The camera app, however, is sluggish quite often, which can be a bit of an irritant at times. This may become slightly off-putting if you’re trying to capture a fleeting moment.

Software and battery life: An acquired taste, with good stamina

The Redmi 10 Prime runs on MIUI 12.5, which is one of the most notable custom Android interfaces in the market. Xiaomi has made some of its bloatware removable now, but even then, you can see how different Xiaomi’s vision of Android is, from stock Android. In all of this, you’ll either love it, or not like it at all. If you’ve read this review this far, chances are that you like it already. We wish it allowed more flexibility in terms of removing the preinstalled apps.

In terms of battery life, the Redmi 10 Prime lasts a full day comfortably with heavier than average usage. Thankfully, this means that you wouldn’t need to charge the phone in the middle of the day. However, if you do, it takes much longer than what other budget phones around have made us get used to. For instance, with comparable but slightly lesser battery life, the Realme Narzo 30 takes about half the time to charge to full. Do make sure that you charge it overnight, and you should be good to go for the entire day.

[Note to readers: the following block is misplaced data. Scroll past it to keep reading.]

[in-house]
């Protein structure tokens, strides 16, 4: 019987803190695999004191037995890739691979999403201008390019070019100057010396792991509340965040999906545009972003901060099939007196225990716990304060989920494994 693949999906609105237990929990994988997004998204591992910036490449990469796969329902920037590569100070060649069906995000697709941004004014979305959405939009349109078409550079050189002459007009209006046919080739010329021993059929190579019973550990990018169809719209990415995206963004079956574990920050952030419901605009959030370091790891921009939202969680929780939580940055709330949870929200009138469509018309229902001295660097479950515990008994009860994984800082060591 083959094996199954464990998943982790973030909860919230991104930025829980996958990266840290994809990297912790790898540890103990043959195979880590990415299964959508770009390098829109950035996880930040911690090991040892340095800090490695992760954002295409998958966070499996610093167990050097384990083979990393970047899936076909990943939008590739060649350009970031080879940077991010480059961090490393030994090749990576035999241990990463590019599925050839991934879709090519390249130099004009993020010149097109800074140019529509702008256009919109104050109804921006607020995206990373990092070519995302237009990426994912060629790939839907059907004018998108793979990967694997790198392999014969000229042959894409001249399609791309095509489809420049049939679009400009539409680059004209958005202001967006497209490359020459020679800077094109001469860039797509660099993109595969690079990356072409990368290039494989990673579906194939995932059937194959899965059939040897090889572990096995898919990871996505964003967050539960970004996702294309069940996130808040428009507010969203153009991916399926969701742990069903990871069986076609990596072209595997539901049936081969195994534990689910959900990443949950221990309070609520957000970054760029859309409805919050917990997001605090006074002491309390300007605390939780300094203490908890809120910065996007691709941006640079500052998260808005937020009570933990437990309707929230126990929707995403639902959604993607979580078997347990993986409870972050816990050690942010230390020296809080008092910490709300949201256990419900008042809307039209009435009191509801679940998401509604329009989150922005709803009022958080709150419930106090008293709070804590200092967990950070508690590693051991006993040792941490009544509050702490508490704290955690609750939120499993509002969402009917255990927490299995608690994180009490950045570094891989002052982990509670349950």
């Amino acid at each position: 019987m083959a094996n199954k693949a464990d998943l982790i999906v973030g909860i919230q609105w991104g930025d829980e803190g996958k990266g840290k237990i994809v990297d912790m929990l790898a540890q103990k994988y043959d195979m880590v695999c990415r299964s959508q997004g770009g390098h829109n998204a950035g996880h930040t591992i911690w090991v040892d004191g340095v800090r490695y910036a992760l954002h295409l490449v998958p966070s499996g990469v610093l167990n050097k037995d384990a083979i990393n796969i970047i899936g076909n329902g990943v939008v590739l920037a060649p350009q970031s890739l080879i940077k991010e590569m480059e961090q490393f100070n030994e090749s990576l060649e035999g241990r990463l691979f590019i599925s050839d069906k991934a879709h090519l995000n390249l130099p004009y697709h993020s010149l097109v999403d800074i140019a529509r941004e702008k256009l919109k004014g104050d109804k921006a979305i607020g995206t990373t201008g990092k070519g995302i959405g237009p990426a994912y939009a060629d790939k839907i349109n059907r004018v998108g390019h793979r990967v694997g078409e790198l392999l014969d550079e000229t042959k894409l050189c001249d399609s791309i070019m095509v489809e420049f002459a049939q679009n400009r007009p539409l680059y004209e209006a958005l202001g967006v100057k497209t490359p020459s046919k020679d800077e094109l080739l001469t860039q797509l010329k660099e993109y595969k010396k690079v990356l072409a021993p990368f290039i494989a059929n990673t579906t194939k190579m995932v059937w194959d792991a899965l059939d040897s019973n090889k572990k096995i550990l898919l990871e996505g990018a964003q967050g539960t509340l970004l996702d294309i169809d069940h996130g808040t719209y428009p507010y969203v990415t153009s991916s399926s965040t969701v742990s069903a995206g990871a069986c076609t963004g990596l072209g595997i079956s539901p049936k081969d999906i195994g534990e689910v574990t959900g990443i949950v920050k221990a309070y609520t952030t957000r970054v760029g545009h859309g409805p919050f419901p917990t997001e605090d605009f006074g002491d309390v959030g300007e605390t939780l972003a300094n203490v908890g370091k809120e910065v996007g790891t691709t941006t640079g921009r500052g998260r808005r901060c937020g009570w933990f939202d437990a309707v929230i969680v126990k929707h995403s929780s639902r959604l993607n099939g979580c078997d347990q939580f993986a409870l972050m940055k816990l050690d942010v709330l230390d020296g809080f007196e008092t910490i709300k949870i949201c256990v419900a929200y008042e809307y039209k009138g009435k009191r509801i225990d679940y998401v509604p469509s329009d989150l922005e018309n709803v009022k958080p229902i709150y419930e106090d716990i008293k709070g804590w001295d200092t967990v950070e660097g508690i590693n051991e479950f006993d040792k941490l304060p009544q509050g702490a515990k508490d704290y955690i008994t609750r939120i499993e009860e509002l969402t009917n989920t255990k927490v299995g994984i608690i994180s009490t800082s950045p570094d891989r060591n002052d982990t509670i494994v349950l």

Verdict: A mixed bag, but worth consideration

The Redmi 10 Prime offers middling performance even with 6GB RAM at hand, and has a pleasant display. The rear camera is good enough during the day, and battery stamina is good enough as well. However, it produces underwhelming selfies, takes forever to charge, and feels like a budget pick. This makes it purely a mixed bag, and at Rs 14,999, there are better options at hand that you must consider. There’s no one area where it rises head and shoulders above the competition, and for Rs 1,000, Xiaomi’s own Redmi Note 10 is a better bet. If you do buy this one, it’s most likely for the battery stamina and saving a few extra bucks, for a few clear compromises.

Read all the Latest News, Breaking News and Coronavirus News here

Tags
first published:September 04, 2021, 15:53 IST